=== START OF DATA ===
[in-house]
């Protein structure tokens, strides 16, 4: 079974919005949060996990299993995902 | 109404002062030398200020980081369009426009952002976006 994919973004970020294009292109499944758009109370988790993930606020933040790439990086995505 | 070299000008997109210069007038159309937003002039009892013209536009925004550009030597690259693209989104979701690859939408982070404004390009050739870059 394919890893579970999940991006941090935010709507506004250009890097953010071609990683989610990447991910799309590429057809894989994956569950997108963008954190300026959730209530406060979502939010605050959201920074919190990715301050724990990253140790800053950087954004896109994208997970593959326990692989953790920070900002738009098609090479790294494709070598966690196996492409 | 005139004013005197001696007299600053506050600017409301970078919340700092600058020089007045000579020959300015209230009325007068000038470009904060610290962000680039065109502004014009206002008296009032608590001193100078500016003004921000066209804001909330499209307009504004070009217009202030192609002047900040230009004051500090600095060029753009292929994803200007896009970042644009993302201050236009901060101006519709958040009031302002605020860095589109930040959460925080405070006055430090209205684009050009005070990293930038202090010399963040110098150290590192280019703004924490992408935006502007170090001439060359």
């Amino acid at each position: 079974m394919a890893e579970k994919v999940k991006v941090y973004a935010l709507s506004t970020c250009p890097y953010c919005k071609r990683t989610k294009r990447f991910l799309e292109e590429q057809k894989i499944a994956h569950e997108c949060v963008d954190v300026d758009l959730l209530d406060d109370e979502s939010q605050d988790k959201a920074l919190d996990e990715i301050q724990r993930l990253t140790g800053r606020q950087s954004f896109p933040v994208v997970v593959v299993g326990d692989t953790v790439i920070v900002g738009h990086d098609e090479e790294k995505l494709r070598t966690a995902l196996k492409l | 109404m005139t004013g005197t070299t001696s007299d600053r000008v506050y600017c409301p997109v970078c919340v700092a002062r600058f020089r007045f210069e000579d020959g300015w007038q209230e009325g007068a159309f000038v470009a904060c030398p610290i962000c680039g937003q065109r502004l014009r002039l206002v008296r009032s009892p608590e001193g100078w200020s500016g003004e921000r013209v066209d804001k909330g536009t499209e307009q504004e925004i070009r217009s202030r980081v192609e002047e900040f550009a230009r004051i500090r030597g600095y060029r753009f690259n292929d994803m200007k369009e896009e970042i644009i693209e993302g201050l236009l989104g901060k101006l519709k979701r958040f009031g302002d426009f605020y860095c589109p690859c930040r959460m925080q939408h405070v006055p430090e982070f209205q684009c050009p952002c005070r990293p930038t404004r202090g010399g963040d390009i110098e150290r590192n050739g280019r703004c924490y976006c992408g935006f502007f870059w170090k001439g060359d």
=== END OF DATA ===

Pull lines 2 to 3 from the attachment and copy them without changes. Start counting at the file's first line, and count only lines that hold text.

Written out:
């Protein structure tokens, strides 16, 4: 079974919005949060996990299993995902 | 109404002062030398200020980081369009426009952002976006 994919973004970020294009292109499944758009109370988790993930606020933040790439990086995505 | 070299000008997109210069007038159309937003002039009892013209536009925004550009030597690259693209989104979701690859939408982070404004390009050739870059 394919890893579970999940991006941090935010709507506004250009890097953010071609990683989610990447991910799309590429057809894989994956569950997108963008954190300026959730209530406060979502939010605050959201920074919190990715301050724990990253140790800053950087954004896109994208997970593959326990692989953790920070900002738009098609090479790294494709070598966690196996492409 | 005139004013005197001696007299600053506050600017409301970078919340700092600058020089007045000579020959300015209230009325007068000038470009904060610290962000680039065109502004014009206002008296009032608590001193100078500016003004921000066209804001909330499209307009504004070009217009202030192609002047900040230009004051500090600095060029753009292929994803200007896009970042644009993302201050236009901060101006519709958040009031302002605020860095589109930040959460925080405070006055430090209205684009050009005070990293930038202090010399963040110098150290590192280019703004924490992408935006502007170090001439060359």
């Amino acid at each position: 079974m394919a890893e579970k994919v999940k991006v941090y973004a935010l709507s506004t970020c250009p890097y953010c919005k071609r990683t989610k294009r990447f991910l799309e292109e590429q057809k894989i499944a994956h569950e997108c949060v963008d954190v300026d758009l959730l209530d406060d109370e979502s939010q605050d988790k959201a920074l919190d996990e990715i301050q724990r993930l990253t140790g800053r606020q950087s954004f896109p933040v994208v997970v593959v299993g326990d692989t953790v790439i920070v900002g738009h990086d098609e090479e790294k995505l494709r070598t966690a995902l196996k492409l | 109404m005139t004013g005197t070299t001696s007299d600053r000008v506050y600017c409301p997109v970078c919340v700092a002062r600058f020089r007045f210069e000579d020959g300015w007038q209230e009325g007068a159309f000038v470009a904060c030398p610290i962000c680039g937003q065109r502004l014009r002039l206002v008296r009032s009892p608590e001193g100078w200020s500016g003004e921000r013209v066209d804001k909330g536009t499209e307009q504004e925004i070009r217009s202030r980081v192609e002047e900040f550009a230009r004051i500090r030597g600095y060029r753009f690259n292929d994803m200007k369009e896009e970042i644009i693209e993302g201050l236009l989104g901060k101006l519709k979701r958040f009031g302002d426009f605020y860095c589109p690859c930040r959460m925080q939408h405070v006055p430090e982070f209205q684009c050009p952002c005070r990293p930038t404004r202090g010399g963040d390009i110098e150290r590192n050739g280019r703004c924490y976006c992408g935006f502007f870059w170090k001439g060359d």